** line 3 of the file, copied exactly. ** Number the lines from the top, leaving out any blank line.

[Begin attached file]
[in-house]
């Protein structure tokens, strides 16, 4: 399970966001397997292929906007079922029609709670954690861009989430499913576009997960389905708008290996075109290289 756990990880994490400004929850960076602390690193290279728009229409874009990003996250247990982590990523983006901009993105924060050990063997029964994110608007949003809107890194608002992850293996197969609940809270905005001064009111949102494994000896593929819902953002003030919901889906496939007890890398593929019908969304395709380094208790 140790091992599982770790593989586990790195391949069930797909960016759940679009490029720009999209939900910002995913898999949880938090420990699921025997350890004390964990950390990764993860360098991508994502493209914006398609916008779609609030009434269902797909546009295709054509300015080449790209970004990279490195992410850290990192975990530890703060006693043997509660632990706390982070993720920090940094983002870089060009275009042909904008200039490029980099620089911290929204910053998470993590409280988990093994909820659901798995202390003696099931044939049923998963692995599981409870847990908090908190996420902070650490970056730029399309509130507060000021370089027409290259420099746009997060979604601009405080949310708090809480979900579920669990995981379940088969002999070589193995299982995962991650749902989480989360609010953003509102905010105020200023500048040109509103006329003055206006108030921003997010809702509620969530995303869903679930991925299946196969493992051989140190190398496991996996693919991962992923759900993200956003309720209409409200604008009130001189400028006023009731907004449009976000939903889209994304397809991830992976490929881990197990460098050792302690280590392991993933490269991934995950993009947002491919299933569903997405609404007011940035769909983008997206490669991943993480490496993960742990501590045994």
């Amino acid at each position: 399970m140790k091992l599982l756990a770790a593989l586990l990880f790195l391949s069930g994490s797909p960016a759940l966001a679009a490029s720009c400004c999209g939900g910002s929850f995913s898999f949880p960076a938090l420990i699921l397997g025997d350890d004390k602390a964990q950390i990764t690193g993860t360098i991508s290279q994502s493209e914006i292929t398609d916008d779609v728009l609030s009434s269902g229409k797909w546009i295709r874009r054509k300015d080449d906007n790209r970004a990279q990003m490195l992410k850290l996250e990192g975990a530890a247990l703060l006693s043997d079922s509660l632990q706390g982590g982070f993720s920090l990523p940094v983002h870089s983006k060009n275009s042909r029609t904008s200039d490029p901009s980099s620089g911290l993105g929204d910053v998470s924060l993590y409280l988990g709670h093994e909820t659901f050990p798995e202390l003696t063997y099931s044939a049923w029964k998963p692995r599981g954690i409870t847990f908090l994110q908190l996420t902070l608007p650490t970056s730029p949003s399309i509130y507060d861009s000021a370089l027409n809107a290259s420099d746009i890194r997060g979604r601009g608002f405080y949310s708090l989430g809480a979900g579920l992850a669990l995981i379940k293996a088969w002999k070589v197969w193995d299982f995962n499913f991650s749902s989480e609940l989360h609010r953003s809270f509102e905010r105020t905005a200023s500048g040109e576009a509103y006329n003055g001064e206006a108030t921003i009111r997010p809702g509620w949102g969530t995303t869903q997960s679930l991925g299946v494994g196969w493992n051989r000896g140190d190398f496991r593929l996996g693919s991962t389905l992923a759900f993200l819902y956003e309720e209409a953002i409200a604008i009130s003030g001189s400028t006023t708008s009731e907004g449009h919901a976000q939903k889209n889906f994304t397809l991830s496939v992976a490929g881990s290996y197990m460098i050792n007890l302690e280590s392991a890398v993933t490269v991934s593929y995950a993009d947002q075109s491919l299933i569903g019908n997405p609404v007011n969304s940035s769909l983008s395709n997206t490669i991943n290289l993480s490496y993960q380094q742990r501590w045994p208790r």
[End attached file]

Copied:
């Amino acid at each position: 399970m140790k091992l599982l756990a770790a593989l586990l990880f790195l391949s069930g994490s797909p960016a759940l966001a679009a490029s720009c400004c999209g939900g910002s929850f995913s898999f949880p960076a938090l420990i699921l397997g025997d350890d004390k602390a964990q950390i990764t690193g993860t360098i991508s290279q994502s493209e914006i292929t398609d916008d779609v728009l609030s009434s269902g229409k797909w546009i295709r874009r054509k300015d080449d906007n790209r970004a990279q990003m490195l992410k850290l996250e990192g975990a530890a247990l703060l006693s043997d079922s509660l632990q706390g982590g982070f993720s920090l990523p940094v983002h870089s983006k060009n275009s042909r029609t904008s200039d490029p901009s980099s620089g911290l993105g929204d910053v998470s924060l993590y409280l988990g709670h093994e909820t659901f050990p798995e202390l003696t063997y099931s044939a049923w029964k998963p692995r599981g954690i409870t847990f908090l994110q908190l996420t902070l608007p650490t970056s730029p949003s399309i509130y507060d861009s000021a370089l027409n809107a290259s420099d746009i890194r997060g979604r601009g608002f405080y949310s708090l989430g809480a979900g579920l992850a669990l995981i379940k293996a088969w002999k070589v197969w193995d299982f995962n499913f991650s749902s989480e609940l989360h609010r953003s809270f509102e905010r105020t905005a200023s500048g040109e576009a509103y006329n003055g001064e206006a108030t921003i009111r997010p809702g509620w949102g969530t995303t869903q997960s679930l991925g299946v494994g196969w493992n051989r000896g140190d190398f496991r593929l996996g693919s991962t389905l992923a759900f993200l819902y956003e309720e209409a953002i409200a604008i009130s003030g001189s400028t006023t708008s009731e907004g449009h919901a976000q939903k889209n889906f994304t397809l991830s496939v992976a490929g881990s290996y197990m460098i050792n007890l302690e280590s392991a890398v993933t490269v991934s593929y995950a993009d947002q075109s491919l299933i569903g019908n997405p609404v007011n969304s940035s769909l983008s395709n997206t490669i991943n290289l993480s490496y993960q380094q742990r501590w045994p208790r």